About: Jeff Struve

Recent Posts by Jeff Struve

Jan 19

Skyward for February 2021

Skyward for February 2021. By David H. Levy. Orion in Winter. As twilight deepens these evenings, Orion is just clearing the eastern horizon. Robert Frost wrote eloquently in his famous poem “The Star Splitter” “You know Orion always comes up sideways, Throwing a leg up over our fence of mountains.” Whenever I see Orion rising, which is almost every night from fall to midwinter, I am reminded of how poets like Robert Frost saw the mighty hunter as it entered the sky to take command of winter. Even if you have difficulty finding some constellations, the three stars in a row that form Orion’s belt are a giveaway. And if you have a telescope, as Frost did, the view is even better. Just below the belt lies a fainter set of three stars. Surrounding the middle one is a gigantic cloud of hydrogen gas which is the Great Nebula in Orion. It is one of the richest star forming regions in our whole galaxy. During that first winter I enjoyed watching lots of the fainter stars within the nebula change their brightness over time scales of days, hours, or in one case, minutes. According to Janet Mattei, the late director […]

Dec 25

Skyward for January 2021

Skyward for January 2021.- A Great Conjunction, and the Christmas Star By David H. Levy. Said the night wind to the little lamb: “Do you see what I see? Way up in the sky, little lamb Do you see what I see? A star, a star, dancing in the night With a tail as big as a kite With a tail as big as a kite” Noel Regney and Gloria Shayne, 1962 In the words of this beautiful Christmas carol,written during the Cuban missile crisis of 1962, we are reminded of Christmas, the biblical Book of Matthew, and the Star of Bethlehem. Famous as it is, this story appears but once in the Gospel according to Matthew:: Now when Jesus was born in Bethlehem of Judea in the days of Herod the king, behold, wise men from the East came to Jerusalem, saying, “Where is he who has been born king of the Jews? For we have seen his star in the East, and have come to worship him.” When they had heard the king they went their way; and lo, the star which they had seen in the East went before them, till it came to rest over the […]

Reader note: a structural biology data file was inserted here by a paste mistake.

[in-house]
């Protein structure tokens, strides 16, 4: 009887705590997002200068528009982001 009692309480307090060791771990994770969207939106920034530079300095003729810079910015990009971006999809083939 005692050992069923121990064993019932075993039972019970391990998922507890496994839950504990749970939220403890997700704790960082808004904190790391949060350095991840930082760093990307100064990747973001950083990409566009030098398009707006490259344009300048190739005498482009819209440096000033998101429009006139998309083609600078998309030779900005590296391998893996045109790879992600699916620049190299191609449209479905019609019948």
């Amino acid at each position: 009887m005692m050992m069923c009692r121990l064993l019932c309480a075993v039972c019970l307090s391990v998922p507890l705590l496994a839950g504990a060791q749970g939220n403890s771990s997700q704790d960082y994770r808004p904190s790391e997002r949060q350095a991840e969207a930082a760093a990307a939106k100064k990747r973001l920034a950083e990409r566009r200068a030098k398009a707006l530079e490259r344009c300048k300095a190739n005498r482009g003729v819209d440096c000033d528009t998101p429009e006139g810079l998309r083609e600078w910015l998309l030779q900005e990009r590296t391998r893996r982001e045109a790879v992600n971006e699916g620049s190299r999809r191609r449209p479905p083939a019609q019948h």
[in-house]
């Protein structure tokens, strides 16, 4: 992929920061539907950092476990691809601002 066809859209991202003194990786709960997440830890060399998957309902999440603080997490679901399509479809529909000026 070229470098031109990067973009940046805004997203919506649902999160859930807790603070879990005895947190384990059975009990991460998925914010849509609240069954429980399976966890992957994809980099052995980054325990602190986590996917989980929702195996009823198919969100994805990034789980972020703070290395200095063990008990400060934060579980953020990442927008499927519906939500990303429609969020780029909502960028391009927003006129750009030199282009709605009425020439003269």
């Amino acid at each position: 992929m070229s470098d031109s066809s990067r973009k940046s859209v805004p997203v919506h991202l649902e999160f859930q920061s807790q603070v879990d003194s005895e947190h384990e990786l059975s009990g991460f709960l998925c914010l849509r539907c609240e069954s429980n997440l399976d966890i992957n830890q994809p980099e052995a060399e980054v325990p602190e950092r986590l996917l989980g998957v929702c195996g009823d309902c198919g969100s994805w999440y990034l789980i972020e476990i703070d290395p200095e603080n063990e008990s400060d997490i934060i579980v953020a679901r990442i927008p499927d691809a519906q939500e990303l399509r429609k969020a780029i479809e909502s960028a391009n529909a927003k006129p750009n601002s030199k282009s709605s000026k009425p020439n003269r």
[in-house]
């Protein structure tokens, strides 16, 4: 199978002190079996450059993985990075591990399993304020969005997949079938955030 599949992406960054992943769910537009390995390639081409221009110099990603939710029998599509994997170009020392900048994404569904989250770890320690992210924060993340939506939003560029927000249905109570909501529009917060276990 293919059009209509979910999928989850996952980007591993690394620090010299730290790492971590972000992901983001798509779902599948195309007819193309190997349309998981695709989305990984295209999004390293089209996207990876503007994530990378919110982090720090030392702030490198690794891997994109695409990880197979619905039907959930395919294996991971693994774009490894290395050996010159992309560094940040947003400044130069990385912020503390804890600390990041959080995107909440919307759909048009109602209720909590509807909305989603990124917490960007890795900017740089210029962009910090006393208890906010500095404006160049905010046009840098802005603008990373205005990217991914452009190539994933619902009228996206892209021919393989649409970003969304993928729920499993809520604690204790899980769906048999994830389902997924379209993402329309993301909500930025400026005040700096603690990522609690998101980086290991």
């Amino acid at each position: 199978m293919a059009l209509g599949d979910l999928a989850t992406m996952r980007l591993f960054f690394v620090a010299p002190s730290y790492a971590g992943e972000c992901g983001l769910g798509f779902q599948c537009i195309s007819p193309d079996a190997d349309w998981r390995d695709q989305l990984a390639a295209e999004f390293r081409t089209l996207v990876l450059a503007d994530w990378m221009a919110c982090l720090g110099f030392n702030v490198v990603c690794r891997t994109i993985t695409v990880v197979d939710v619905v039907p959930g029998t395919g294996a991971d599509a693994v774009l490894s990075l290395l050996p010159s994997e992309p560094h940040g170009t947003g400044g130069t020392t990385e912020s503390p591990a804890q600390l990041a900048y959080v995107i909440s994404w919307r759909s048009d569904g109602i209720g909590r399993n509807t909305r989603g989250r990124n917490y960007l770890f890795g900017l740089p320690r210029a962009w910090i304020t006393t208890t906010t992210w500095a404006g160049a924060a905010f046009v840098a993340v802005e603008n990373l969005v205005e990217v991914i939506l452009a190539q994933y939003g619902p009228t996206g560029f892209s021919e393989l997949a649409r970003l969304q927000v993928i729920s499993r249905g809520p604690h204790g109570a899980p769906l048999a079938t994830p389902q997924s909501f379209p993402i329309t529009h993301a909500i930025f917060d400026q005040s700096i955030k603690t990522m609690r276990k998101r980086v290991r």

Dec 24

From frustration to jubilation: A planetary conjunction story

From frustration to jubilation: A planetary conjunction story By Paul Levesque NASA estimates that, at any given time, about two-thirds of Earth’s surface is covered by clouds. In her 1968 hit tune, “Both Sides Now,” Joni Mitchell sang, “So many things I would have done / But clouds got in my way.” I believe I speak for all amateur astronomers when I say, “NASA, we believe you, and Joni, we hear you.” Clouds have spoiled many a planned astronomy event, and even a somewhat hopeful weather forecast of “Partly Cloudy” has often turned out to mean, “Cloudy at the worst possible time in the worst possible part of the sky.” But it isn’t cloudy all the time, and the frustration we feel when clouds roll in is often followed by the jubilation felt when the sky clears and the observation we were hoping to make pops into sight. Such was my experience with clouds during the December 2020 conjunction of Jupiter and Saturn, a true once-in-a-lifetime event which I simply did not want to miss. The conjunction, which built to a climax over time as the planets moved closer together from our vantage point, was scheduled to peak on December […]